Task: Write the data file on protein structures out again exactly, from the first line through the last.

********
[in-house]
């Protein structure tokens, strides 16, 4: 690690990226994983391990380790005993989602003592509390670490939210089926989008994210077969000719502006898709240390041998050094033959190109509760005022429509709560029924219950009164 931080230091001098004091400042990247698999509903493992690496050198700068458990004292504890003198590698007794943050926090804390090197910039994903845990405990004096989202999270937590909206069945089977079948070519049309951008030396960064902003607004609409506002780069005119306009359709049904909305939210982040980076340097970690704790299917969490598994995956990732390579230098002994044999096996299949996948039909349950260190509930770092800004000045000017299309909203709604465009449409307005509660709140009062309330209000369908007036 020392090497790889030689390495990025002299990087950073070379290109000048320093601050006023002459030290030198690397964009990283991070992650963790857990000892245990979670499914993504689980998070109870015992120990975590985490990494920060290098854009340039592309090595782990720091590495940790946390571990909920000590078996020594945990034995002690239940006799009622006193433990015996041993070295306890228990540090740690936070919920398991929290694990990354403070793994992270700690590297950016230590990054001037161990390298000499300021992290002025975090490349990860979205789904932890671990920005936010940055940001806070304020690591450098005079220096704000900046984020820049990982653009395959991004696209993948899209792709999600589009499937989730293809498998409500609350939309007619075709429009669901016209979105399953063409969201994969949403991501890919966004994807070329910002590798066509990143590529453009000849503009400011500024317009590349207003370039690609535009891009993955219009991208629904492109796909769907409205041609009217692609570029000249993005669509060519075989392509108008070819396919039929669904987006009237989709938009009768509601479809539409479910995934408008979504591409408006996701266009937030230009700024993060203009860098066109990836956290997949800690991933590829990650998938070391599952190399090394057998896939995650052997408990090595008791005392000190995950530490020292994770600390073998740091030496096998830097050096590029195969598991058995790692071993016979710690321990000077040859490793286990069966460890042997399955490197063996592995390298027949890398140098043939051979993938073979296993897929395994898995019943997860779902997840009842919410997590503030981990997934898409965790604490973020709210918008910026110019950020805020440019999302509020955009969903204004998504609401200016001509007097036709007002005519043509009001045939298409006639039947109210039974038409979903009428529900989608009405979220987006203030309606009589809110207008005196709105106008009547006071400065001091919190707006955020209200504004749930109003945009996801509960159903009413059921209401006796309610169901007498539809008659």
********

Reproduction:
[in-house]
């Protein structure tokens, strides 16, 4: 690690990226994983391990380790005993989602003592509390670490939210089926989008994210077969000719502006898709240390041998050094033959190109509760005022429509709560029924219950009164 931080230091001098004091400042990247698999509903493992690496050198700068458990004292504890003198590698007794943050926090804390090197910039994903845990405990004096989202999270937590909206069945089977079948070519049309951008030396960064902003607004609409506002780069005119306009359709049904909305939210982040980076340097970690704790299917969490598994995956990732390579230098002994044999096996299949996948039909349950260190509930770092800004000045000017299309909203709604465009449409307005509660709140009062309330209000369908007036 020392090497790889030689390495990025002299990087950073070379290109000048320093601050006023002459030290030198690397964009990283991070992650963790857990000892245990979670499914993504689980998070109870015992120990975590985490990494920060290098854009340039592309090595782990720091590495940790946390571990909920000590078996020594945990034995002690239940006799009622006193433990015996041993070295306890228990540090740690936070919920398991929290694990990354403070793994992270700690590297950016230590990054001037161990390298000499300021992290002025975090490349990860979205789904932890671990920005936010940055940001806070304020690591450098005079220096704000900046984020820049990982653009395959991004696209993948899209792709999600589009499937989730293809498998409500609350939309007619075709429009669901016209979105399953063409969201994969949403991501890919966004994807070329910002590798066509990143590529453009000849503009400011500024317009590349207003370039690609535009891009993955219009991208629904492109796909769907409205041609009217692609570029000249993005669509060519075989392509108008070819396919039929669904987006009237989709938009009768509601479809539409479910995934408008979504591409408006996701266009937030230009700024993060203009860098066109990836956290997949800690991933590829990650998938070391599952190399090394057998896939995650052997408990090595008791005392000190995950530490020292994770600390073998740091030496096998830097050096590029195969598991058995790692071993016979710690321990000077040859490793286990069966460890042997399955490197063996592995390298027949890398140098043939051979993938073979296993897929395994898995019943997860779902997840009842919410997590503030981990997934898409965790604490973020709210918008910026110019950020805020440019999302509020955009969903204004998504609401200016001509007097036709007002005519043509009001045939298409006639039947109210039974038409979903009428529900989608009405979220987006203030309606009589809110207008005196709105106008009547006071400065001091919190707006955020209200504004749930109003945009996801509960159903009413059921209401006796309610169901007498539809008659």